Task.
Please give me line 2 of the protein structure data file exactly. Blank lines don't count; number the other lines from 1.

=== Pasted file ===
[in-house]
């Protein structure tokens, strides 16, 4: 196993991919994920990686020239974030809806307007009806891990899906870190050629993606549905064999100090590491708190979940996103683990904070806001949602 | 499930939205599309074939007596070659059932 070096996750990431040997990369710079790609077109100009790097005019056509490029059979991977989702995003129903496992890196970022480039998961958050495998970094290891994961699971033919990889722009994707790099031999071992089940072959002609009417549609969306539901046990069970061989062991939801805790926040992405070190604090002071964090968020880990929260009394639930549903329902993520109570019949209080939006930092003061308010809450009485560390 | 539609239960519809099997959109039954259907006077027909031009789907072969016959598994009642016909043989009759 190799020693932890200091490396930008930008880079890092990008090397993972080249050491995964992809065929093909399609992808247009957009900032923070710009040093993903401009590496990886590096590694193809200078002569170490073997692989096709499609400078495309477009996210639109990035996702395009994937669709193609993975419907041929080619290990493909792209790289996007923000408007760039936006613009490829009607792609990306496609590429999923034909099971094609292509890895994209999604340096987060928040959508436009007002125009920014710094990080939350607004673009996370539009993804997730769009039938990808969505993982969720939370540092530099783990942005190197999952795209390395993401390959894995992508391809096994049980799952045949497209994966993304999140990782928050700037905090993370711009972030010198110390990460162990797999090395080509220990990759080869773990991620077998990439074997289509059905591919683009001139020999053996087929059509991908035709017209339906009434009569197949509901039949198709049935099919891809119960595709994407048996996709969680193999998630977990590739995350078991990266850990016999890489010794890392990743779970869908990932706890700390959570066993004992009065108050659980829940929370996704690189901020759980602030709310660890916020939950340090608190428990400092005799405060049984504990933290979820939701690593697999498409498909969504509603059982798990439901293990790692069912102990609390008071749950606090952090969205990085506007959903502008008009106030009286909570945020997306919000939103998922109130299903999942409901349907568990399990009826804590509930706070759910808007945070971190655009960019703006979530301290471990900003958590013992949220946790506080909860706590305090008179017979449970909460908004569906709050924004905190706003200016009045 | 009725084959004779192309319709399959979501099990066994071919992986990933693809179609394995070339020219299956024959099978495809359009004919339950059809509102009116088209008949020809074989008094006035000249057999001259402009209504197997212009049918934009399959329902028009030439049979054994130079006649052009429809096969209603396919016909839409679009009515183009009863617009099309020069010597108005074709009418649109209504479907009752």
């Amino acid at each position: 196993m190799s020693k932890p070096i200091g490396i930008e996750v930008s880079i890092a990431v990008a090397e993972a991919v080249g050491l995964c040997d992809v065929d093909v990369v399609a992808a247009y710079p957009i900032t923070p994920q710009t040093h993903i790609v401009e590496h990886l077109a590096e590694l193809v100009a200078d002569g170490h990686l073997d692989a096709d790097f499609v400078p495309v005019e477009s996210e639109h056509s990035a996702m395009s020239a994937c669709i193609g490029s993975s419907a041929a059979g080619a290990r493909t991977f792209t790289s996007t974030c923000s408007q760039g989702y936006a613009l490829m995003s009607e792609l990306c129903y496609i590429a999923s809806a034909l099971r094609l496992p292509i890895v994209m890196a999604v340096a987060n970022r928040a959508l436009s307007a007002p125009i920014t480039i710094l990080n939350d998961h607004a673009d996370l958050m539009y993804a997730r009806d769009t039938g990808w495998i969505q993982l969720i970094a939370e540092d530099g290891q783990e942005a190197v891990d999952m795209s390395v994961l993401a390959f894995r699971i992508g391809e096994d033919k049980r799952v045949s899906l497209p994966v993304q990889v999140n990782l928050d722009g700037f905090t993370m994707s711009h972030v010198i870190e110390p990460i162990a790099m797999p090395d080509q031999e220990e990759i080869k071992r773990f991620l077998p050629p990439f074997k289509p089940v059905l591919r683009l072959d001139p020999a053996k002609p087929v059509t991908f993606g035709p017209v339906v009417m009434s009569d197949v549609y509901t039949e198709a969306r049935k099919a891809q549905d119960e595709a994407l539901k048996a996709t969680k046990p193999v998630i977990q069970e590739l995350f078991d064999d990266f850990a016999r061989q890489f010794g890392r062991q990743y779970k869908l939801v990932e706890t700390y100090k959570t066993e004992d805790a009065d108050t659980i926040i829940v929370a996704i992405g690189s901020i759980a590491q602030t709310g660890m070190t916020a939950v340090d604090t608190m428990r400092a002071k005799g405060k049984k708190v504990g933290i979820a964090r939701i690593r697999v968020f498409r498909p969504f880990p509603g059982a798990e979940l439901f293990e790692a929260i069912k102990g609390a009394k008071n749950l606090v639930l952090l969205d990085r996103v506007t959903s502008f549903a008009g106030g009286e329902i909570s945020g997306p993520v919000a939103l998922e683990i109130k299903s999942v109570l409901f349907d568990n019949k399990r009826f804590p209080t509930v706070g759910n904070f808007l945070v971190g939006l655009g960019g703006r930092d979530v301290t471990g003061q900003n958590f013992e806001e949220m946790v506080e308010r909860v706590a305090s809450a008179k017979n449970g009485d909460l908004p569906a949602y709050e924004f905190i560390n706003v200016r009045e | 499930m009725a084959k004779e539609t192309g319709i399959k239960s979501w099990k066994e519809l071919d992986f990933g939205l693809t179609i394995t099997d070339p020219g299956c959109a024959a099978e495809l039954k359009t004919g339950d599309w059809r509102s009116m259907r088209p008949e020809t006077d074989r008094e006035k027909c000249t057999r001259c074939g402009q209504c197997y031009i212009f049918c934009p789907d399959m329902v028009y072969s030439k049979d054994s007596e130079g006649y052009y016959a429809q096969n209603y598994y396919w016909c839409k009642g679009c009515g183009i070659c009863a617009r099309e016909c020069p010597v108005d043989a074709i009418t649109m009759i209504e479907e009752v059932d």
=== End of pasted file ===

């Protein structure tokens, strides 16, 4: 196993991919994920990686020239974030809806307007009806891990899906870190050629993606549905064999100090590491708190979940996103683990904070806001949602 | 499930939205599309074939007596070659059932 070096996750990431040997990369710079790609077109100009790097005019056509490029059979991977989702995003129903496992890196970022480039998961958050495998970094290891994961699971033919990889722009994707790099031999071992089940072959002609009417549609969306539901046990069970061989062991939801805790926040992405070190604090002071964090968020880990929260009394639930549903329902993520109570019949209080939006930092003061308010809450009485560390 | 539609239960519809099997959109039954259907006077027909031009789907072969016959598994009642016909043989009759 190799020693932890200091490396930008930008880079890092990008090397993972080249050491995964992809065929093909399609992808247009957009900032923070710009040093993903401009590496990886590096590694193809200078002569170490073997692989096709499609400078495309477009996210639109990035996702395009994937669709193609993975419907041929080619290990493909792209790289996007923000408007760039936006613009490829009607792609990306496609590429999923034909099971094609292509890895994209999604340096987060928040959508436009007002125009920014710094990080939350607004673009996370539009993804997730769009039938990808969505993982969720939370540092530099783990942005190197999952795209390395993401390959894995992508391809096994049980799952045949497209994966993304999140990782928050700037905090993370711009972030010198110390990460162990797999090395080509220990990759080869773990991620077998990439074997289509059905591919683009001139020999053996087929059509991908035709017209339906009434009569197949509901039949198709049935099919891809119960595709994407048996996709969680193999998630977990590739995350078991990266850990016999890489010794890392990743779970869908990932706890700390959570066993004992009065108050659980829940929370996704690189901020759980602030709310660890916020939950340090608190428990400092005799405060049984504990933290979820939701690593697999498409498909969504509603059982798990439901293990790692069912102990609390008071749950606090952090969205990085506007959903502008008009106030009286909570945020997306919000939103998922109130299903999942409901349907568990399990009826804590509930706070759910808007945070971190655009960019703006979530301290471990900003958590013992949220946790506080909860706590305090008179017979449970909460908004569906709050924004905190706003200016009045 | 009725084959004779192309319709399959979501099990066994071919992986990933693809179609394995070339020219299956024959099978495809359009004919339950059809509102009116088209008949020809074989008094006035000249057999001259402009209504197997212009049918934009399959329902028009030439049979054994130079006649052009429809096969209603396919016909839409679009009515183009009863617009099309020069010597108005074709009418649109209504479907009752």